Film Review: ‘Cette maison’4 min readReading Time: 3 minutes
Director: Miryam Charles
Cast: Eve Duranceau, Nadine Jean, Schelby Jean-Baptiste
Language: Haitian, French
Runtime: 75 minutes
Written by Goh Kai En
Cette maison is an understated, meditative drama-fantasy that, while an impressive stylistic feat in many technical aspects, suffers at its very core from a messy story that leaves much to be desired.
Miryam Charles’ directorial debut presents the death of Tessa (Schelby Jean-Baptiste), as an autopsy reveals her cause of death to be murder rather than suicide. We follow her grief-stricken mother, Valeska (Florence Blain Mbaye), as she navigates the next ten years of her life after the loss of her daughter.
Shot on 16mm film, Cette maison adopts a unique “home-video” style, adding depth to the themes of home and identity. Combined with more filmic movie-making techniques, the film boasts a unique style that looks interesting and appealing. The film also utilises colour beautifully. Many scenes carry warm tones that emphasise a homely feeling, and scenes involving flowers play with their colour and relative objects on camera in a way that makes the flora stand out.
Cette maison’s cinematography is beautiful, but perhaps its most striking aspect is how the film plays with sound. As we are taken through this exploration of identity, the soundscape adds tremendous depth to the viewing experience. Ambient noises like the sounds of waves and wind augment the slow, contemplative nature of the film. The use of sound effects to bridge moments in the film that transcend space and time is an imaginative feat that makes for a fluid watch. The music enhances the liminality of the film, lending it an ethereal atmosphere.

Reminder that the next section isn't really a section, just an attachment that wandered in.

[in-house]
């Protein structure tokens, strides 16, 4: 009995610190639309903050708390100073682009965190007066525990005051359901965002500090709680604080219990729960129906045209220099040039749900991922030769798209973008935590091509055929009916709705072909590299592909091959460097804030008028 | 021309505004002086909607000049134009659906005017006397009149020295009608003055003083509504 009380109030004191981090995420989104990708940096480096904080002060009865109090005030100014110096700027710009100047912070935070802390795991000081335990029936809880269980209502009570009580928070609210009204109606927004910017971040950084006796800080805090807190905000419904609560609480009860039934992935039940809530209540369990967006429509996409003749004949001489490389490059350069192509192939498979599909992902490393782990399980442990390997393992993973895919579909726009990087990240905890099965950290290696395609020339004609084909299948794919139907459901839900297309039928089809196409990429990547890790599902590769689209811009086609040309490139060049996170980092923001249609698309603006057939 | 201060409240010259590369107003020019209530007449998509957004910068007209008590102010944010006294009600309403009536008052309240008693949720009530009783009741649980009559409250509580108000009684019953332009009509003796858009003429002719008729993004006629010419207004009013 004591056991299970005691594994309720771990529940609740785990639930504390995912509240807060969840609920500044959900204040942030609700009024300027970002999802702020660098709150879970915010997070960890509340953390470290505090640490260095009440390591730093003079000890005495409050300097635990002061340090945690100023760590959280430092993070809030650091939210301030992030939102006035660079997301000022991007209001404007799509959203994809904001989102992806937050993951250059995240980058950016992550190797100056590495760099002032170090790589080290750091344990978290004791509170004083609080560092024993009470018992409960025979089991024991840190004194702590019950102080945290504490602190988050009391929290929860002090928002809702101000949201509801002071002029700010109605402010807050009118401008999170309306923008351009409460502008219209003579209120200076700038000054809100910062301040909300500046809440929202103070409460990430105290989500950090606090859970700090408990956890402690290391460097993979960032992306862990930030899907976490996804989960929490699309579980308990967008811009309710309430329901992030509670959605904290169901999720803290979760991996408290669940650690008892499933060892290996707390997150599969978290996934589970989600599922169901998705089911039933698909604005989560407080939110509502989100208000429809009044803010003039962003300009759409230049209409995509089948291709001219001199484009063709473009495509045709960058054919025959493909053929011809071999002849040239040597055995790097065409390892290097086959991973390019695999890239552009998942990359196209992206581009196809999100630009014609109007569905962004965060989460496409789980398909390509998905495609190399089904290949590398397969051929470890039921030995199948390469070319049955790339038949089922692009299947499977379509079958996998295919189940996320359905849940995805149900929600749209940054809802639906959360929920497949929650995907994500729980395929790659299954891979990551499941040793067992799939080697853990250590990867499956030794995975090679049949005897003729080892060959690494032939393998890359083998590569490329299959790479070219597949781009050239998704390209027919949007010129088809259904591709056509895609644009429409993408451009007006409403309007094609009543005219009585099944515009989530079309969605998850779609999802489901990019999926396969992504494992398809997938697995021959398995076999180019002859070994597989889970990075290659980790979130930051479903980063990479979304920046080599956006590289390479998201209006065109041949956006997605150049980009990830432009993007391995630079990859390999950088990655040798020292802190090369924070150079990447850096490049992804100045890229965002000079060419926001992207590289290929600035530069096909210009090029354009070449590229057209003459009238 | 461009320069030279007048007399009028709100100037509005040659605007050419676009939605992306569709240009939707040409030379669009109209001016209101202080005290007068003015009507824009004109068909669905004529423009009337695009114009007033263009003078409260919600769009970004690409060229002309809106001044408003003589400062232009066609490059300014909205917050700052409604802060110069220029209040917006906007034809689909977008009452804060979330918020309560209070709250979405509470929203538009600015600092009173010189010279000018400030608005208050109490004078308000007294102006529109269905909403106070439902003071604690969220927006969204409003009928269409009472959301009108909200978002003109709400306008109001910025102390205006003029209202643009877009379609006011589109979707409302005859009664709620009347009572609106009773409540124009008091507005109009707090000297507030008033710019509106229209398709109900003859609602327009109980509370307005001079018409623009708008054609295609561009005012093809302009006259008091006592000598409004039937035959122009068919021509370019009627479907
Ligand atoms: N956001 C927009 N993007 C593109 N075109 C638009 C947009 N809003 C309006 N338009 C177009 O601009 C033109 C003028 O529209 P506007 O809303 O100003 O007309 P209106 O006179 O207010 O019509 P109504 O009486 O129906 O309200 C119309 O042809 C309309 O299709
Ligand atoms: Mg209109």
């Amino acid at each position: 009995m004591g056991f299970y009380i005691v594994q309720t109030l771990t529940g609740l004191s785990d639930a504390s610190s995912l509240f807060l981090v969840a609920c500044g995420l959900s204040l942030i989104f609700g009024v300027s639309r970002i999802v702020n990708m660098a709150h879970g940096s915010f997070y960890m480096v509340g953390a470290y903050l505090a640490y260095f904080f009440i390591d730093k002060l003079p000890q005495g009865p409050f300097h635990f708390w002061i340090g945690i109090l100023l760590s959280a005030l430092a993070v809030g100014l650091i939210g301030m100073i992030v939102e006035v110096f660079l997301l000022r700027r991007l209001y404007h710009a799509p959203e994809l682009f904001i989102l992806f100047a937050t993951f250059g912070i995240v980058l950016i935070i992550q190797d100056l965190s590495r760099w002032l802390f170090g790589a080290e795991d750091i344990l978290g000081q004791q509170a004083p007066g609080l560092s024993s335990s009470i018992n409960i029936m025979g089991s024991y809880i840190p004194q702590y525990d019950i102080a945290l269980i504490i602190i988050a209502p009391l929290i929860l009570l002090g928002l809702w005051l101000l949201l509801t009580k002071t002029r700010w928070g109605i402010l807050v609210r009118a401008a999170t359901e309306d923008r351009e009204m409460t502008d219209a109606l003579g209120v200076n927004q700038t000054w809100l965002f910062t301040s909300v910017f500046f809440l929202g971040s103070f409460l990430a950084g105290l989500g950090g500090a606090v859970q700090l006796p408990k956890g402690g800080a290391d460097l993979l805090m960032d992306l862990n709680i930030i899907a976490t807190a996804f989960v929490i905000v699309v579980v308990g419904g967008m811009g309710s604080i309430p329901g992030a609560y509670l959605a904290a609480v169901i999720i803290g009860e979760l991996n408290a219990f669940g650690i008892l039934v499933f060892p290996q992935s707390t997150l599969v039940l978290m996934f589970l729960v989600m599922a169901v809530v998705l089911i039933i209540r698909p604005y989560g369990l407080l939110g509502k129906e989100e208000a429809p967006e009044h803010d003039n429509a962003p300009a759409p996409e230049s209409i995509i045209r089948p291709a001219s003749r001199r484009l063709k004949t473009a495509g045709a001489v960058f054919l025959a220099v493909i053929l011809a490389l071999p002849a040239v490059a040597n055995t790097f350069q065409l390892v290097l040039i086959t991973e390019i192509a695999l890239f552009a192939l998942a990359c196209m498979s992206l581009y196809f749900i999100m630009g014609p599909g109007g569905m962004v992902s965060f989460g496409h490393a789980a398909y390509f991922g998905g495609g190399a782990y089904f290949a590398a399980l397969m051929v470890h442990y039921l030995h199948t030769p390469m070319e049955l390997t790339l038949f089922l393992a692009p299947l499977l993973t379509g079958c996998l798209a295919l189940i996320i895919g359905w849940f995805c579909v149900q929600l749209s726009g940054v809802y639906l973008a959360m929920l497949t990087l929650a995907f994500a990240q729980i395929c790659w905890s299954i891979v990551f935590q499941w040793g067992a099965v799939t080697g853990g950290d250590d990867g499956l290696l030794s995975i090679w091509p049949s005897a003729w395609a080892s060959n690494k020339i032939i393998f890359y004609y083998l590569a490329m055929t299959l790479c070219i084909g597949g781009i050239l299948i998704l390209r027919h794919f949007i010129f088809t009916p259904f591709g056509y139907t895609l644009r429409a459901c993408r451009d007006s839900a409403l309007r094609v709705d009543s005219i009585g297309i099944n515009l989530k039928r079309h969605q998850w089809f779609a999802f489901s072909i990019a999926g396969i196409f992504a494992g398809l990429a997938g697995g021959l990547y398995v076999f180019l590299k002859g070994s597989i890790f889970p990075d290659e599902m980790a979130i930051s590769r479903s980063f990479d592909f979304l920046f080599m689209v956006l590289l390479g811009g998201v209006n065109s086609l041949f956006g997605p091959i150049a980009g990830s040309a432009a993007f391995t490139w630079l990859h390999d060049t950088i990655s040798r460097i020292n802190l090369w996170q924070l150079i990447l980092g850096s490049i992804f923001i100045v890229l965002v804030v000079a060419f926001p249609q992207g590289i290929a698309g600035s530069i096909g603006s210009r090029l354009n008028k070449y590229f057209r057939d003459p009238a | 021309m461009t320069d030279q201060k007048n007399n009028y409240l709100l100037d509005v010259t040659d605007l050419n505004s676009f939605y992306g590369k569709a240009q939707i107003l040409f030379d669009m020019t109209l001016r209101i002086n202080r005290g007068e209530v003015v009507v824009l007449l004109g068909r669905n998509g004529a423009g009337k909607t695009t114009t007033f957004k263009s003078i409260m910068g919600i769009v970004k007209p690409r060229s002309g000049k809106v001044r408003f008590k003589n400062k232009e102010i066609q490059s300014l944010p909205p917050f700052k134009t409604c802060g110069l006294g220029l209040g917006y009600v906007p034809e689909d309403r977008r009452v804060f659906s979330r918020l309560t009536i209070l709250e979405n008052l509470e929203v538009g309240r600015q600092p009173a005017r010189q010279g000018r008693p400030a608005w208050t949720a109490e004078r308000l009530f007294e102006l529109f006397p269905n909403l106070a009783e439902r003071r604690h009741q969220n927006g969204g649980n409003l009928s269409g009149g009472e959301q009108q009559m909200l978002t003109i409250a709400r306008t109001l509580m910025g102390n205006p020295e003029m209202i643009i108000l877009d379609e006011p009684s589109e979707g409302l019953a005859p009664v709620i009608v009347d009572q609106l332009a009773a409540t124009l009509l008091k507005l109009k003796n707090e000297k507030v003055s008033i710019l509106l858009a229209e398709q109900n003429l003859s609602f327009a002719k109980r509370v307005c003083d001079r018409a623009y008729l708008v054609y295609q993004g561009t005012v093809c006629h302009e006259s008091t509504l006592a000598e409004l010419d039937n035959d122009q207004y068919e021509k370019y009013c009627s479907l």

Unfortunately, for all its beauty, Cette maison tells a muddled story — a by-product of the unique storytelling style it adopts. Choosing to take the viewer on a journey that flits through space and time, the chronological order of events is mixed up, something that proves to be hard to follow throughout the film. It also doesn’t help that the ghost of Tessa appears often.
Her appearance adds emotional depth to some scenes, namely the autopsy scene in which she mourns her own loss. In other cases, Tessa isn’t distinct from the living. Her presence adds further confusion to the events, blurring the lines of reality and imagination. While using her as a storytelling tool is intriguing and creative, its otherwise murky execution is cause for confusion. Overall, the plot is hard to digest, and first-time viewers may not understand the full story, lost in its style.
However, the film isn’t without its strong moments. In my opinion, the best of Cette maison’s technical and storytelling splendour is in its autopsy scene. With nothing but a sheeted body and characters in a liminal room, it is here that the film layers strong messages of grief with its other themes. Mbaye’s performance shines, with a bone-chilling scream to close off the newfound autopsical discovery that eventually cuts to silence. A mother’s loss has never rung louder in a silent scene.
With its fresh look and immersive soundscaping, Cette maison is a beautifully crafted filmic experience. It’s a worthwhile watch for its atmosphere, especially in a theatre. With a runtime of 75 minutes, it’s also at the right length for its techniques to be awe-inspiring rather than tiring. Save for its flaws, the film is still recognisably personal, and that alone is meaningful. For a deep exploration of identity, Cette maison will definitely speak to many.
This article is produced as part of the Film Critics Lab: A Writing Mentorship Programme, organised by *SCAPE and The Filmic Eye, with support from the Singapore Film Society and Sinema.
About the Writer
Goh Kai En is a student at Ngee Ann Polytechnic studying Film, Sound and Video. An avid fan of local and animated films (especially the works of Studio Ghibli), he loves all forms of creative writing, and aspires to be a screenwriter someday.